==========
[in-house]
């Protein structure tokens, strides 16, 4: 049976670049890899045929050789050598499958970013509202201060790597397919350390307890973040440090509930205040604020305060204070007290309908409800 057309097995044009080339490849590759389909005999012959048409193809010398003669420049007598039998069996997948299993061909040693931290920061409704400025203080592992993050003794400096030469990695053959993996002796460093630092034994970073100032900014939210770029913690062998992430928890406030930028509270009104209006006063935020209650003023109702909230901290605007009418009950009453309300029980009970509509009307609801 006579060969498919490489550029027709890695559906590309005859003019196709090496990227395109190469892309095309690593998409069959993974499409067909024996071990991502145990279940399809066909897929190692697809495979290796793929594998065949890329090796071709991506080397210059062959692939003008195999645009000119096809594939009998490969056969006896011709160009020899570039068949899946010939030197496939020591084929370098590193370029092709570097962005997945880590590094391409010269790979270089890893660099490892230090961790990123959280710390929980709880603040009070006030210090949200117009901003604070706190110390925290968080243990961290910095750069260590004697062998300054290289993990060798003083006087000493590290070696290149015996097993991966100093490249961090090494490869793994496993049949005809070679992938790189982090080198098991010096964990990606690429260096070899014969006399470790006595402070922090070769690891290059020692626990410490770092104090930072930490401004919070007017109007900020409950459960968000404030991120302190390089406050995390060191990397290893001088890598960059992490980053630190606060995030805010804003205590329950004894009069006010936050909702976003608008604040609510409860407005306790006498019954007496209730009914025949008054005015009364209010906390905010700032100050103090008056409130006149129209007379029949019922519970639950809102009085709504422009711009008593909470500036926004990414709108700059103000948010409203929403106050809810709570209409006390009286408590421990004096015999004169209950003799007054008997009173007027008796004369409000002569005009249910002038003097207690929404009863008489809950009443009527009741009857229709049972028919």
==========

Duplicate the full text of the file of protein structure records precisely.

[in-house]
């Protein structure tokens, strides 16, 4: 049976670049890899045929050789050598499958970013509202201060790597397919350390307890973040440090509930205040604020305060204070007290309908409800 057309097995044009080339490849590759389909005999012959048409193809010398003669420049007598039998069996997948299993061909040693931290920061409704400025203080592992993050003794400096030469990695053959993996002796460093630092034994970073100032900014939210770029913690062998992430928890406030930028509270009104209006006063935020209650003023109702909230901290605007009418009950009453309300029980009970509509009307609801 006579060969498919490489550029027709890695559906590309005859003019196709090496990227395109190469892309095309690593998409069959993974499409067909024996071990991502145990279940399809066909897929190692697809495979290796793929594998065949890329090796071709991506080397210059062959692939003008195999645009000119096809594939009998490969056969006896011709160009020899570039068949899946010939030197496939020591084929370098590193370029092709570097962005997945880590590094391409010269790979270089890893660099490892230090961790990123959280710390929980709880603040009070006030210090949200117009901003604070706190110390925290968080243990961290910095750069260590004697062998300054290289993990060798003083006087000493590290070696290149015996097993991966100093490249961090090494490869793994496993049949005809070679992938790189982090080198098991010096964990990606690429260096070899014969006399470790006595402070922090070769690891290059020692626990410490770092104090930072930490401004919070007017109007900020409950459960968000404030991120302190390089406050995390060191990397290893001088890598960059992490980053630190606060995030805010804003205590329950004894009069006010936050909702976003608008604040609510409860407005306790006498019954007496209730009914025949008054005015009364209010906390905010700032100050103090008056409130006149129209007379029949019922519970639950809102009085709504422009711009008593909470500036926004990414709108700059103000948010409203929403106050809810709570209409006390009286408590421990004096015999004169209950003799007054008997009173007027008796004369409000002569005009249910002038003097207690929404009863008489809950009443009527009741009857229709049972028919």